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EU agrees on targets for the development of the recharging infrastructure 

A provisional agreement has been reached between the European Parliament and member states that sets mandatory national targets for the distribution of EV and hydrogen charging stations throughout the European Union. Agreement has also been reached on ensuring that the recharging and payment processes are as straightforward as possible.

It was established that recharging infrastructure needs to grow at the same pace as vehicle uptake and to that end, for each registered battery-electric car in a given Member State, a power output of 1.3 kW must be provided by the recharging infrastructure. In addition, every 60 km along the trans-European transport (TEN-T) network, fast recharging stations of at least 150 kW need to be installed from 2025 onwards.

See You displayed on glass window with blue road signage hanging outside the window

For heavy duty vehicles charging stations with a minimum output of 350 kW will be sited every 60 km along the TEN-T core network, and every 100 km on the larger TEN-T comprehensive network from 2025 onwards, with complete network coverage to be achieved by 2030. Recharging stations must be installed at safe and secure parking areas for overnight recharging.

Hydrogen refuelling station for both cars and lorries must be deployed from 2030 onwards in all urban nodes and every 200 km along the TEN-T core network.

In all cases some deployment exemptions would apply to outermost regions, islands and roads with very scarce traffic.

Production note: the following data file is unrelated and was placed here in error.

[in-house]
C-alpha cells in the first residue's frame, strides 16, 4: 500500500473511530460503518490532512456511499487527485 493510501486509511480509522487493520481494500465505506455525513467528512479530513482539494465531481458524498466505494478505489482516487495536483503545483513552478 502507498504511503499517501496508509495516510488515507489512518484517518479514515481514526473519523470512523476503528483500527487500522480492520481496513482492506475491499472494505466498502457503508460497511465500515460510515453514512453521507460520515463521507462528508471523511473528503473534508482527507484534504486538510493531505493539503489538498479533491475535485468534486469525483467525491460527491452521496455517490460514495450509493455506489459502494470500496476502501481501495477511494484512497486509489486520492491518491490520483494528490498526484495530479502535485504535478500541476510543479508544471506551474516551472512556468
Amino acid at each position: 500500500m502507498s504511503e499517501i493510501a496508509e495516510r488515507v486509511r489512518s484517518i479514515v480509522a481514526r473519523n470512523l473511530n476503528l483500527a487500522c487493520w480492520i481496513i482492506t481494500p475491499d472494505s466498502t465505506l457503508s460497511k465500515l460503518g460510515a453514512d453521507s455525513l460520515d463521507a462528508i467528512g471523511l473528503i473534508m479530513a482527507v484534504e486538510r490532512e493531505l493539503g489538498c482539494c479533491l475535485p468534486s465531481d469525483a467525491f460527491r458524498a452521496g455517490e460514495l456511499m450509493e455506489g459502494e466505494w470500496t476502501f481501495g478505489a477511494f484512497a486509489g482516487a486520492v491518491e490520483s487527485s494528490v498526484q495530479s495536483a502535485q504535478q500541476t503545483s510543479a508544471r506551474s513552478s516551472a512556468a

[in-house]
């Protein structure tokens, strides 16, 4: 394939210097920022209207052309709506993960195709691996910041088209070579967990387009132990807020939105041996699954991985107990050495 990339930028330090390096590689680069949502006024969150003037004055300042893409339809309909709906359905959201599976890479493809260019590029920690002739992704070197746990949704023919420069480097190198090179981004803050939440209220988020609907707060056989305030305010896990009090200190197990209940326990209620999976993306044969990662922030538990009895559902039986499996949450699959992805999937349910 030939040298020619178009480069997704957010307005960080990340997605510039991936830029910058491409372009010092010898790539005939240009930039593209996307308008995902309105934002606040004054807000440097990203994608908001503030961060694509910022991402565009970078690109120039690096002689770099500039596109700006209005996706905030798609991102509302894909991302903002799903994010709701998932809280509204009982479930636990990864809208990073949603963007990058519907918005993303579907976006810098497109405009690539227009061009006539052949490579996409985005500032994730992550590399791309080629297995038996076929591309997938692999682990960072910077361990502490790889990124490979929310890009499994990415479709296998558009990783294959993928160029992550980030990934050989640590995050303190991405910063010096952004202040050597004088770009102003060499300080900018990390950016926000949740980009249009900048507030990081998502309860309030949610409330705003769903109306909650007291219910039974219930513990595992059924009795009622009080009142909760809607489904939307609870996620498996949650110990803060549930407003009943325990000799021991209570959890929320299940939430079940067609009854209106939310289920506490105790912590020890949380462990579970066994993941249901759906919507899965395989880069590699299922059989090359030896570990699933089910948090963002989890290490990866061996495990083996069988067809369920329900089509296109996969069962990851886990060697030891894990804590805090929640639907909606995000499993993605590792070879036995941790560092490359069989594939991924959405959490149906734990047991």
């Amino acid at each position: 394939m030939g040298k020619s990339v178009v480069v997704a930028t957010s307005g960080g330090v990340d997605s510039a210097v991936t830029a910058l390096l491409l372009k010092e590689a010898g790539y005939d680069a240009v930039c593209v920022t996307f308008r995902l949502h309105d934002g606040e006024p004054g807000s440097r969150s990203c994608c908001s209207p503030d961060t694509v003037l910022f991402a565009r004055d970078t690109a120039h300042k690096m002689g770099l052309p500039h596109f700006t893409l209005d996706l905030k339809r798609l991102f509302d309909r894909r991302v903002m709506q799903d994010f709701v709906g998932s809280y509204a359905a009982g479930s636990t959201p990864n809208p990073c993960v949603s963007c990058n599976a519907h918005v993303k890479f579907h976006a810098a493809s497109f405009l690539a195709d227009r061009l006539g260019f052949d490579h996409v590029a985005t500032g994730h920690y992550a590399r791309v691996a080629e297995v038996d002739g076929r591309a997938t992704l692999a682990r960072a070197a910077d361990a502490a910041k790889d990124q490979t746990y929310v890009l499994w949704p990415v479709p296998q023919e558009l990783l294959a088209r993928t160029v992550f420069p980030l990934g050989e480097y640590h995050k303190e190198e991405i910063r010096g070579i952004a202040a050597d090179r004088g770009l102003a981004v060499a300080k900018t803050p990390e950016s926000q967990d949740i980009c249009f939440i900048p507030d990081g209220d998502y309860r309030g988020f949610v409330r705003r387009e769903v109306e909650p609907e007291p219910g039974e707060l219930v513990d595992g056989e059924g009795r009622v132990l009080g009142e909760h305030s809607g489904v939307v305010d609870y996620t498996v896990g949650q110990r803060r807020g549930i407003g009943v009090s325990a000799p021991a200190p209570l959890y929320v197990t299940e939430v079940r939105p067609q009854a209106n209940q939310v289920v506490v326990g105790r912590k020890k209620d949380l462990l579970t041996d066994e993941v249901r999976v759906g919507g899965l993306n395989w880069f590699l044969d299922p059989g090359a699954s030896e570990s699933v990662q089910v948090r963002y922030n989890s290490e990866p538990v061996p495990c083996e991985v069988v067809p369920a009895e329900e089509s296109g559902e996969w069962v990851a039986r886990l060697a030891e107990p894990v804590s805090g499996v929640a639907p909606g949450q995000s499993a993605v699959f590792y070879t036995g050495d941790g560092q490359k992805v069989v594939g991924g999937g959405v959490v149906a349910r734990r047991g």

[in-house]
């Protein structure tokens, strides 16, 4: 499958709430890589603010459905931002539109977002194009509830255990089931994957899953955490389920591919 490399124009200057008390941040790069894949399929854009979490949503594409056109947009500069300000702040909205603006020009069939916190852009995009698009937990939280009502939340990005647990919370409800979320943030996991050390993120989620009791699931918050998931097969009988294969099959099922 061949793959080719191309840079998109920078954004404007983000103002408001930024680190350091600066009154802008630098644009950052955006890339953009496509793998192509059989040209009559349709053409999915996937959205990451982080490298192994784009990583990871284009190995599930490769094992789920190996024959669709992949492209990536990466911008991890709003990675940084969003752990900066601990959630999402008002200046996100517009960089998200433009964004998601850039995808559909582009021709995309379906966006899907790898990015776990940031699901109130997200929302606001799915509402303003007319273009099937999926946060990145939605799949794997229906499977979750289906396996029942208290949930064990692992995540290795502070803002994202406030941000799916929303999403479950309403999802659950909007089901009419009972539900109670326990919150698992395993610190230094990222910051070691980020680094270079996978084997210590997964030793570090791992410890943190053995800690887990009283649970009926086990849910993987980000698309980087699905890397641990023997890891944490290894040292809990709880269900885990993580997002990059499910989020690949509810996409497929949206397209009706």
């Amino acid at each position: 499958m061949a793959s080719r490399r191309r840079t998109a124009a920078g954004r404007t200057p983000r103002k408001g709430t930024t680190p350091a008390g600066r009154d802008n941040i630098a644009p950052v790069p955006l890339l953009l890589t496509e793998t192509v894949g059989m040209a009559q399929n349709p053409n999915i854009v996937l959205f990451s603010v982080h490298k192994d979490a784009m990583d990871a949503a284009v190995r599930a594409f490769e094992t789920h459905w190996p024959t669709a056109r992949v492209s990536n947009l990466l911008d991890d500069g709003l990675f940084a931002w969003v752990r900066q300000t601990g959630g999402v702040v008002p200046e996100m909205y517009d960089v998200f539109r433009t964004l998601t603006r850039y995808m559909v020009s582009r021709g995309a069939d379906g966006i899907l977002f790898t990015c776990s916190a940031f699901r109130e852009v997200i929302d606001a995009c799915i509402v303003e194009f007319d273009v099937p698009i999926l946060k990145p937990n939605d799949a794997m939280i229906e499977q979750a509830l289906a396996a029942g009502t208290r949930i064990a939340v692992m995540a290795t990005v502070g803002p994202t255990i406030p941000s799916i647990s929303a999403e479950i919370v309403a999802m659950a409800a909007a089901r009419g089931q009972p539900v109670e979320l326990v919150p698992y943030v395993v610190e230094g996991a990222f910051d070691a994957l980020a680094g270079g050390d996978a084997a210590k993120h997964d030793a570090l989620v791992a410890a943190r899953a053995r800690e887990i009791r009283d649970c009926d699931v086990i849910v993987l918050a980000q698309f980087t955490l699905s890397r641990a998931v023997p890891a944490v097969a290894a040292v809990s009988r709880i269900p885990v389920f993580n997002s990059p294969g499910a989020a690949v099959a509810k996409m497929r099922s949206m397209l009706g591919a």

Ports that see at least 50 visits by large passenger vessels, or 100 by container vessels, must provide shore-side electricity for such vessels by 2030. Airports must provide electricity to stationary aircraft at all gates by 2025 and to all remote stands by 2030. 

Payment at recharging or refuelling points should be easy and convenient and the cost should be displayed per kWh, per minute/session or per kg. It should be ‘reasonable, easily and clearly comparable, transparent and non-discriminatory’.

Frans Timmermans, Executive Vice-President for the European Green Deal said; ‘The transition to zero-emission mobility has to be supported by the right infrastructure, ready for you when you need it, where you need it. Electric or otherwise, we want every driver in Europe to be certain that they can travel in confidence throughout the continent. With this agreement we ensure that there are sufficient and user-friendly options available throughout Europe, for both cars, and heavy-duty vehicles.’

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